News | October 22, 2015

What works, what doesn’t, and how in using technology for citizen voice, transparency and accountability

Today Making All Voices Count is announcing seven new research projects that are helping us build a deeper understanding and evidence base on the role of technology in accountable governance. The call for proposals was divided into two parts Research Grants and Practitioner Research and Learning Grants.

Rosemary McGee, Research Coordinator for Making All Voices Count, and Research Fellow at the Institute for Development Studies outlines why this research is important in helping answer critical and persistent questions about governance initiatives:

“I find it really exciting that the programme will be helping generate answers to some of the questions that I and others have struggled with for some time, about the contexts, actors, mechanisms and outcomes of tech-enabled citizen voice and government responsiveness initiatives.

A few years ago I was involved in reviewing the effectiveness and impact of transparency and accountability work and had to conclude that the evidence base was full of holes.  These seven projects are steps towards filling in some of the holes in evidence and theory.  But also, some of them are going to answer specific accountability-related needs of our priority countries, they will all build or strengthen analytical and research capacity, and they are all going to produce findings that will increase the quality and relevance of action in this sector.”

Man participating in a protest

G.M.B. Akash / Panos Pictures

After a two month focussed call, our Research, Evidence and Learning team reviewed 75 proposals for Research Grants from researchers and organisations across the world.

Grants were selected in line with Making All Voices Count’s Research and Evidence Strategy and a three-stage assessment process (outlined at the end of this post). Practitioner Research and Learning Grants will be announced on our website shortly.

Research Grants selected for contracting, subject to due diligence are:

  1. Representation or Co-optation? Examining the Effects of Community Leadership Training in the Philippines.
    • Organisation: MIT Gov/LAB.
    • Amount: £75,000.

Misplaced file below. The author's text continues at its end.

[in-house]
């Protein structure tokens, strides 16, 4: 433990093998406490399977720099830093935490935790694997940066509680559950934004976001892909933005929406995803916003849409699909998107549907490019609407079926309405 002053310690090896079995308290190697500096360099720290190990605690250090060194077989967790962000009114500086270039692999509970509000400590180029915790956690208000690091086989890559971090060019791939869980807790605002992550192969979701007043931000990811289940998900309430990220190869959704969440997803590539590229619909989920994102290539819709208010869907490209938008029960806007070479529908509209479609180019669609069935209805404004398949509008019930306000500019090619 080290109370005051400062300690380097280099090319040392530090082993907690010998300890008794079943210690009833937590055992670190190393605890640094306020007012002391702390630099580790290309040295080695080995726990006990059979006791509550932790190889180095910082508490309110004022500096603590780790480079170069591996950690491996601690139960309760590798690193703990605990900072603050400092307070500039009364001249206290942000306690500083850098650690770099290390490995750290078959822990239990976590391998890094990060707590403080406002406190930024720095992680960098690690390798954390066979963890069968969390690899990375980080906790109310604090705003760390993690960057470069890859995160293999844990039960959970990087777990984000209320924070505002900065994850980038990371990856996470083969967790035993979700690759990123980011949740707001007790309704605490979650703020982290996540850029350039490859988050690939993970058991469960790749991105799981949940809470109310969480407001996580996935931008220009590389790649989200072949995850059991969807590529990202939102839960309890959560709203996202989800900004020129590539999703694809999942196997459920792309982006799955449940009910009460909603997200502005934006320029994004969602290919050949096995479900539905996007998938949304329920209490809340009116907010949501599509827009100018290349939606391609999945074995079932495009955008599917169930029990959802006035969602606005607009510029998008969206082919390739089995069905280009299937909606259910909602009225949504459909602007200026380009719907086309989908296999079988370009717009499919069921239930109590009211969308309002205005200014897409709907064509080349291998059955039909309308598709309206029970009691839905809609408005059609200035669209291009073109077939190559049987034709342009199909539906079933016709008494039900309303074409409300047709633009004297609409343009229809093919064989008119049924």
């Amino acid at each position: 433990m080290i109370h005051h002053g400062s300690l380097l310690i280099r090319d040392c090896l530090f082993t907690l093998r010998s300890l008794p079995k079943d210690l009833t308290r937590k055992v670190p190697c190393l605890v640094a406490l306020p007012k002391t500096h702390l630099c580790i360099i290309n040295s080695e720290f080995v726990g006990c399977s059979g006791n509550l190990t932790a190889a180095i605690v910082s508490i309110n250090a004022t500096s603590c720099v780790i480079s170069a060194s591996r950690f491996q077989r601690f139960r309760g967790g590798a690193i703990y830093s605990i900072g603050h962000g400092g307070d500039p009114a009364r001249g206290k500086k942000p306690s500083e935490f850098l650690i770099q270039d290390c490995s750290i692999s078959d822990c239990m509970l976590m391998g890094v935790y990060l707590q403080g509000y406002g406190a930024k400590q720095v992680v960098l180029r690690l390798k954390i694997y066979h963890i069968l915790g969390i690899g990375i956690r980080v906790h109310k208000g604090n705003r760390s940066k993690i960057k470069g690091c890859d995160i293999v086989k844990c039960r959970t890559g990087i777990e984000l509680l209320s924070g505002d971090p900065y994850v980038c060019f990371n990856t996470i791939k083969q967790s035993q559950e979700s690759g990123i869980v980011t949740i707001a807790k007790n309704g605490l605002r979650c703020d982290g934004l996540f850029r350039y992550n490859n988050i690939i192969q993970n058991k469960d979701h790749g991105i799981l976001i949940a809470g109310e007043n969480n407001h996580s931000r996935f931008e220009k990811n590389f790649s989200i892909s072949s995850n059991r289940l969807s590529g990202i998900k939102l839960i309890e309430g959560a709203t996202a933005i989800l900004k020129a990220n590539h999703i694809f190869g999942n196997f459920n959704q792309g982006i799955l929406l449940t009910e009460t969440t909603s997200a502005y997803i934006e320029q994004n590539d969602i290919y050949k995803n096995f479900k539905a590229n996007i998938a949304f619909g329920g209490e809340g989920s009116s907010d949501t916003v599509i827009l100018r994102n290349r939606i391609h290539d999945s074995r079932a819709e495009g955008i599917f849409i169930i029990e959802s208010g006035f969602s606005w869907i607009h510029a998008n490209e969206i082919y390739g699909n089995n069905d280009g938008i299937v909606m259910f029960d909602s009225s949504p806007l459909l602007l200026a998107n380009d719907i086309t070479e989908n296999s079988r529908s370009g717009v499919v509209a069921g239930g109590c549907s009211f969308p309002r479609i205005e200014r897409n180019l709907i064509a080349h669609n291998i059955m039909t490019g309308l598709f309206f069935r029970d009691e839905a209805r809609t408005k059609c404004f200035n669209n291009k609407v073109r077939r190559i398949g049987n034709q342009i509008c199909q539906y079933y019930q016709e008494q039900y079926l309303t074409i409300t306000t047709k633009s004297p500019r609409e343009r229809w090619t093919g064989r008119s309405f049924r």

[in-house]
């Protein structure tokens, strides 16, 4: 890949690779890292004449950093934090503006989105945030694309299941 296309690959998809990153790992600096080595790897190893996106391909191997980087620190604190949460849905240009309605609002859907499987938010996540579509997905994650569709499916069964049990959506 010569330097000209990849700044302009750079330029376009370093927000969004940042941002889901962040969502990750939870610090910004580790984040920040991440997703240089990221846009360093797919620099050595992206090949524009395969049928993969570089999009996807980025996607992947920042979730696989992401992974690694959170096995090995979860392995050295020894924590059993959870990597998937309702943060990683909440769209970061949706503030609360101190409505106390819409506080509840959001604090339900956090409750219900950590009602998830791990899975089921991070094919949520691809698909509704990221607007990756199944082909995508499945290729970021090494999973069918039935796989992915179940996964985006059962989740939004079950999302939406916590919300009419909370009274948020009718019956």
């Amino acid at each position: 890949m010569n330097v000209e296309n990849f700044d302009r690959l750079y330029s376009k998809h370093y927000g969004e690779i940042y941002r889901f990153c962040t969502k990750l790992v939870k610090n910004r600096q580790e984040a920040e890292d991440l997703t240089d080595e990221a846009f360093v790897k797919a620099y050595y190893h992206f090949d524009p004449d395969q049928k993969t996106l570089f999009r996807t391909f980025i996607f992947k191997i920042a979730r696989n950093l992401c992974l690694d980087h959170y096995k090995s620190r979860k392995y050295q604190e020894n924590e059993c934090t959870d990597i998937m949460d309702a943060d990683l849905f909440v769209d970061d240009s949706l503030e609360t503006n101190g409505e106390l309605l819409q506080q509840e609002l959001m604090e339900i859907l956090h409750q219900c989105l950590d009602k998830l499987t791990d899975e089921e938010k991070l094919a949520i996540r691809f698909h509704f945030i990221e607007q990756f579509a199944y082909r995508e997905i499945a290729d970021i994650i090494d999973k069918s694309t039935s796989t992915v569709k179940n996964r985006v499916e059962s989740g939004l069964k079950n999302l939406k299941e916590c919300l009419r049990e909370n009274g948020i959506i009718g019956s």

2. Translating Complex Realities through Technology: Lessons About Government Responsiveness in South Africa.
    • Organisation: The Sustainable Livelihoods Foundation.
    • Amount: £75,000
  3. Tech Innovation Hubs: Are they actually shifting the “co-creation” paradigm?
    • Organisation: Results for Development Institute.
    • Amount:£74,690
  4. Evolving a Global Open eGovernance Index (OeGI) for Network Societies.
    • Organisation: Foundation for Media Alternatives.
    • Amount: £73,288
  5. Voice or Chatter? - Using Structuration Framework towards a Theory of ICT-mediated Citizen Engagement.
    • Organisation: IT for Change.
    • Amount: £44,025
  6. Yesterday’: understanding everyday technology use amongst ‘hard to reach’ intended users of Technology for Transparency and Accountability Initiatives in South Africa.
    • Organisation: Network Society Project, University of Witwatersrand.
    • Amount: £74,770.
  7. Revisiting tools and platforms that support accountability to affected population during emergencies in the Philippines.
    • Organisation: Sheena Carmel D. Opulencia-Calub.
    • Amount: £55,290

These explore critical gaps in our conceptual understanding of openness and open government, ICT-mediated citizen engagement, the role of tech hubs in transforming governance, and how to reach those excluded from technology for transparency and accountability initiatives.

They ask much needed questions, such as:

  • What conditions are required for technology, citizen voice and government responsiveness initiatives to work?
  • What happens to citizen voice when it is mediated through technology?
  • What are the potentials and limitations of tech hubs for improving governance?
  • What factors contribute to the success of accountability and transparency initiatives in disaster relief contexts?
  • What are the patterns of technology use of ‘hard to reach’ communities in South Africa?

Details of the original call can be found here.

Proposals submitted to the Research Call were screened and assessed in a three stage process:

Research Grant process